New York: It may look little more than blackboard scrawls to the untrained eye, but a Cy Twombly work fetched $70.53 million in New York on Wednesday, setting a new auction record for the painter.
A smattering of applause broke out in the room after bidding concluded for the star lot of Sotheby’s main evening post-war and contemporary art auction of the season.
“Untitled” was produced by the US artist as part of his acclaimed Blackboard series in 1968, using oil-based house paint, wax crayon and pencil on canvas.
The former army cryptographer painted six bands of repeated loopy lines on a gray background, which was sold by a prominent US collector to benefit a reform temple in Los Angeles.
Sotheby’s said the price set a new record at auction for the artist, just edging out the previous record of $69.6 million.
It marked a phenomenal investment for a picture that British collector Charles Saatchi sold for $3.7 million in 1990.
Auctioneer Oliver Barker explained the price by saying that it came from the Blackboard series largely seen as Twombly’s greatest achievement, and produced between 1968 and 1970.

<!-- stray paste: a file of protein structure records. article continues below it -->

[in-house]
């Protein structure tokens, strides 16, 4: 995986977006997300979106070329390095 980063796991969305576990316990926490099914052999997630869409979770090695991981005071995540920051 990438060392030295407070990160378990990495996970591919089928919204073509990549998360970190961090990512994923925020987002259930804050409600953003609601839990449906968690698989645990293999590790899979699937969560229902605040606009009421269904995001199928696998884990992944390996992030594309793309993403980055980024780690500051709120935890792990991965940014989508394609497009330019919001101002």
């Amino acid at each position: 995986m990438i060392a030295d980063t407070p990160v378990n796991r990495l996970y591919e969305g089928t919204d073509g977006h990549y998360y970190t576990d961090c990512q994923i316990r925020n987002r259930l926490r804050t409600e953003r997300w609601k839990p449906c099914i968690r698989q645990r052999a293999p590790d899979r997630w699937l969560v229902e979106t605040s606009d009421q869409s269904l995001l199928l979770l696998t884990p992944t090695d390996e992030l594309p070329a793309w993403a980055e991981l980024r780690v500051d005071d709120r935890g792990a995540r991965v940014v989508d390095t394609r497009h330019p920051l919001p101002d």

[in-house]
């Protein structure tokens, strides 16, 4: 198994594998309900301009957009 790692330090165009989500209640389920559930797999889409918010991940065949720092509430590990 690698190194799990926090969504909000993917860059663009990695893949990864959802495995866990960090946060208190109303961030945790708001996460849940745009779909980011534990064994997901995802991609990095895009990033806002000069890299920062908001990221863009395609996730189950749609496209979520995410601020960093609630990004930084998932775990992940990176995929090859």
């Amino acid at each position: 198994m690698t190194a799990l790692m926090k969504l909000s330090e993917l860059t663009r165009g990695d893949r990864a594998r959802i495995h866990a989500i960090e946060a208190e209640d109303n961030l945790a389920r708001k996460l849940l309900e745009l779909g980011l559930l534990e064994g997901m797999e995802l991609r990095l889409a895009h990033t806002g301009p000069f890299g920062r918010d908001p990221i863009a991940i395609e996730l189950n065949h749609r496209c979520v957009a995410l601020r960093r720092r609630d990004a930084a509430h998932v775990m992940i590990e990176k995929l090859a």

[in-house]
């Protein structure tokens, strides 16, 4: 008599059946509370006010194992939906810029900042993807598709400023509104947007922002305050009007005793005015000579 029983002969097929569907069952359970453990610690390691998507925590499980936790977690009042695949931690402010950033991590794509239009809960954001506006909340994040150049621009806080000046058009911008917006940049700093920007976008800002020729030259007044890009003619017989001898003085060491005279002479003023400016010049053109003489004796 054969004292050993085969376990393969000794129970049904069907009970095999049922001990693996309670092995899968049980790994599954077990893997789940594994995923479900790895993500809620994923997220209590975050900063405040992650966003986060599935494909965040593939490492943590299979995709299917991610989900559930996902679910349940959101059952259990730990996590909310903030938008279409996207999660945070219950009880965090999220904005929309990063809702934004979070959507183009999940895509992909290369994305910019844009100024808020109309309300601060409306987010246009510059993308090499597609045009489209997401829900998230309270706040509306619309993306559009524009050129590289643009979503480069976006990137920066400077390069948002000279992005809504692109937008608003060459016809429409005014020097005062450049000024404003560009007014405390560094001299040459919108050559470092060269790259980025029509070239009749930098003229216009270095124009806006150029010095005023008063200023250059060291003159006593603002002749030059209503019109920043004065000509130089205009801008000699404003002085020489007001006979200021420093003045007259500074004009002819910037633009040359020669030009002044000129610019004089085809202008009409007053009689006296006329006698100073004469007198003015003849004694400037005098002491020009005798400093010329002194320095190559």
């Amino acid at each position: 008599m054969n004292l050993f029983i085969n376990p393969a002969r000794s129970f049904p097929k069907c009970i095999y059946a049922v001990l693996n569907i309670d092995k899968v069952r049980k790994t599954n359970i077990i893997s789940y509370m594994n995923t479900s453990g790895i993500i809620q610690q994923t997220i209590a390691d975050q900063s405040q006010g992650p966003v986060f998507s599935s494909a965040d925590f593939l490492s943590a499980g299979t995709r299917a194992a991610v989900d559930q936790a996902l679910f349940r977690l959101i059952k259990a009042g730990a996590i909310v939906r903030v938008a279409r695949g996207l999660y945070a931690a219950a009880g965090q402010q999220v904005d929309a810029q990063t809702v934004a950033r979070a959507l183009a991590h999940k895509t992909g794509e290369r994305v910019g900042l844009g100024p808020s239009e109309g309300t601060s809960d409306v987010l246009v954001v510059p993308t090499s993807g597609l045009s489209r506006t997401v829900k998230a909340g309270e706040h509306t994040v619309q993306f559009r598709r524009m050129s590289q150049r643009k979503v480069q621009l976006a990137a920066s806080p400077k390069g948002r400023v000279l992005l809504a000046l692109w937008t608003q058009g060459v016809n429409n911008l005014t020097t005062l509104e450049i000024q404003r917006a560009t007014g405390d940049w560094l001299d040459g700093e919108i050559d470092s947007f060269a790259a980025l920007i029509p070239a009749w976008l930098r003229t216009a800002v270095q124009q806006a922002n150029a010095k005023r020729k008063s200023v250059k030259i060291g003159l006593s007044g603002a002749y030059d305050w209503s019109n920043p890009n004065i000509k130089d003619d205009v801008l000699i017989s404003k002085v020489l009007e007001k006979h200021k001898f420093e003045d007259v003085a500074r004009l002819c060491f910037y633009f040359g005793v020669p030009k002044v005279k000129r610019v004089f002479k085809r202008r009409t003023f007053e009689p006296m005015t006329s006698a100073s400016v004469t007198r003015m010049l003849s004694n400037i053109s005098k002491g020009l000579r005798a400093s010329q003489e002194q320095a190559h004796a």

“They’re ones that people have a great affinity to,” he told AFP.
Twombly was born in Virginia but based himself primarily in Italy from 1957 until his death in 2011 aged 83 in Rome.
Another standout of the night was an Andy Warhol acrylic silkscreen of Mao Zedong, from the artist’s first series of the late Chinese communist leader, which sold for $47.51 million.
Sotheby’s said it was the highest price paid for a Warhol of the week of auctions at its showroom and that of archrival Christie’s.
A Jackson Pollock, “Number 17, 1949,” sold for $22.93 million, at the lowest end of its estimate, as did a Lucio Fontana “Concetto Spaziale, Attese” for $16.15 million.
“Portrait” by British painter Francis Bacon sold for $15.65 million, rounding out the top five lots.
Ten items failed to sell, but there was frenetic bidding for many of the lots, particularly those at the lower end of the market and several went for prices way over their pre-sale estimates.
“It was hugely reassuring that we did so well tonight… and wonderfully exciting that so many great works were making great prices and finding such fantastic new homes,” Barker told AFP.
In total, Sotheby’s parted with $294.9 million worth of contemporary and post-war art, well above its low pre-sale estimate of $254 million.
Christie’s comparable evening sale on Tuesday clocked up $331.8 million in sales and set auction records for seven artists, including Fontana and French-American artist Louise Bourgeois.
At Christie’s, Fontana’s “Concetto Spaziale, La fine di Dio” — a yellow egg slashed in the canvas — sold for $29.17 million.
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